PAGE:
At any given time there are an endless number of predictions for the future, and typically a few are outrageously optimistic, a few are apocalyptically pessimistic and most, whether positive or negative, are clustered in the middle. When an upheaval does occur, which is inevitable in the march of human progress, the doomsayers of the time are hailed as wise and everyone wonders why they didn’t see it coming. Here are just a few current examples of why the sky is falling.
Collapse of the dollar – With most of the major banks and central governments printing huge amounts of money, the dollar and other “fiat currencies” which derive their value from government regulation or law are no longer sound and will only continue to lose value. Both the Federal Reserve, with its growing balance sheet, and Congress, with deficit spending that is projected to grow, are postponing the day of reckoning and currency collapse. Interest rates will soar to record levels and threaten to bring down the entire system.
The dollar’s collapse will be hastened by Americans abandoning the dollar for an alternative currency. One possibility is bitcoin, the digital currency that soared in value from $20 to $1,200 in the course of a year (but then retreated to under $500). Another possibility is that the dollar loses its role as the world’s reserve currency, with other countries dumping their dollars and Treasury securities. Whatever its form, the development of a new, international monetary system will destroy the US economy and impoverish millions of Americans.
Climate change – Climate change is predicted to have enormous consequences, from more powerful and frequent storms to changes in rainfall to upheaval in agriculture. Some projections maintain that once the global average temperature increases by 2 degrees centigrade “feedback loops” will accelerate climate change and will make it impossible to stop or even slow these impacts. The cumulative cost of climate change could easily drag down the global economy.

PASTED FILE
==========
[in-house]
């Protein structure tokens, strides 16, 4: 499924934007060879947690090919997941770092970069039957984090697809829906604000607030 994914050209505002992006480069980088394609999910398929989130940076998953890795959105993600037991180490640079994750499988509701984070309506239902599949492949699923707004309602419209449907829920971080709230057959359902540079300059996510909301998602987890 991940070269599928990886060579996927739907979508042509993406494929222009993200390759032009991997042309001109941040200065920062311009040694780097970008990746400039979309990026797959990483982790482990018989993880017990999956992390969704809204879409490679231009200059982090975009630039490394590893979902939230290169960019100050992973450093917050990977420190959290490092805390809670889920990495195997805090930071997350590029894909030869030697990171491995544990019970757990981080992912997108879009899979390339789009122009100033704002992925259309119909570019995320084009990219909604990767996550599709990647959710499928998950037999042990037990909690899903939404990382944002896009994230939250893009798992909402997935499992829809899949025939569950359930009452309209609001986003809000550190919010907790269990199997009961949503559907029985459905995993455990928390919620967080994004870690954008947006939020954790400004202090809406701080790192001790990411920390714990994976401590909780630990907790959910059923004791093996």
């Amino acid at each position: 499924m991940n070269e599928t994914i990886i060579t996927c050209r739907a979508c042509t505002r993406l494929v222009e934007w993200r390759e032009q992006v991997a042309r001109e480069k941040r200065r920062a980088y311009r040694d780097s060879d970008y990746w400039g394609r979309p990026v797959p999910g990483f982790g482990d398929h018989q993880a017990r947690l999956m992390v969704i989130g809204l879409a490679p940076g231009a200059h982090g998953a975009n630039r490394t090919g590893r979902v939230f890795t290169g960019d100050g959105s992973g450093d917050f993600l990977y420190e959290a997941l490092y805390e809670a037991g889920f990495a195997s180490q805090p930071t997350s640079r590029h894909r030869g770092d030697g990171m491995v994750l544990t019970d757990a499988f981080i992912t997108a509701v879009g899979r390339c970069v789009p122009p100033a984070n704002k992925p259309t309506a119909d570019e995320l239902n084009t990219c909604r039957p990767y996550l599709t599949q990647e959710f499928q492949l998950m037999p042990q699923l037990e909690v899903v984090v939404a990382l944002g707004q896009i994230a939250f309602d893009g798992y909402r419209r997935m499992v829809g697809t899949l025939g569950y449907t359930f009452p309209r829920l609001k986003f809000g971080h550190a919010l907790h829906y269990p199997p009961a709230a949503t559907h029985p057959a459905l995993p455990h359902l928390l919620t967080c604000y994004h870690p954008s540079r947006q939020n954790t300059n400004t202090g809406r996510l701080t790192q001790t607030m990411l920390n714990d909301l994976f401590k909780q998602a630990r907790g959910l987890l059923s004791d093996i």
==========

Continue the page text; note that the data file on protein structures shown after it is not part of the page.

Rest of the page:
Sea level rise is just one result of climate change, and with the US and global population becoming more coastal it is already drawing attention. Most of New York City is considered to be vulnerable to rising seas, and Miami already has knee-deep water during high tides and floods. Miami is only four feet above sea level and nine inches to two feet of sea rise is anticipated by 2060. Fred Bloetcher, an engineering professor at Florida Atlantic University, estimates “sea level rise threatens six million Floridians, $3.7 trillion in property and a $260 billion annual economy”.
Income inequality – While this is the political and economic rallying cry du jour, in his book “Capital in the Twenty-First Century” Thomas Piketty argues that the purchasing power of the lower and middle classes of the US was stagnated by income inequality. These households were much more likely to take on debt and with unscrupulous banks more than willing to accommodate them, the 2008 financial crisis was the result. Without much higher economic growth than is anticipated or dramatic changes to tax policy, stagnant incomes and household debt will continue to lead to financial crises. And if the income gap grows and strengthens, social upheaval could make any financial catastrophe seem tame.
These predictions are sometimes followed by advice on how to invest and manage money to escape and even prosper from the impending doom. The sales pitch belies the true purpose of the theory; it doesn’t matter how those who follow the advice fare, the pitchman makes out just fine. If the entire financial system or the general society does collapse, it is very unlikely that any of these financial techniques will matter. Creating a gold hoard may preserve value but as a practical matter it is impossible to predict how that would help in a global meltdown.
That’s not to say that we should all just sit idly by and let things fall as they may. We do live in turbulent times and it would not be totally unreasonable to take action to protect loved ones. In that regard, a little historical perspective may be helpful.
Our neighbor’s house in the Tucson foothills had a bomb shelter that was built in the ‘60’s. In fact, there are quite a few private bomb shelters around Tucson. Between Davis-Monthan Air Force Base and the anti-ballistic missile solos scattered in the desert, Tucson was considered a prime target in the Cold War.
So, Tucsonans were concerned enough to commit substantial personal resources to protect themselves beyond what the government or general public were doing. They were responding to a specific threat; although the supplies in the shelter could have been used in a variety of circumstances, the shelter itself would have been useless in other situations. Fortunately, the bomb shelters never had to be used for real protection as the threat eventually dissipated. Finally, we now know that in the event of an actual nuclear attack, the bomb shelters would have totally ineffective in protecting their occupants for more than a very short period. And there was a significant cost to taking these precautions.
Financially, the best protection against Armageddon is probably to stay diversified and not take undue risk. Otherwise, we will all have to rely on our wits and adapt to whatever the future holds. And if you feel compelled to take more drastic action now, the best idea may be to simply put away a year or two worth of food and supplies for your family, and learn how to use and protect it.
(*Henny Penny is more commonly known as Chicken Little and also as Chicken Licken.)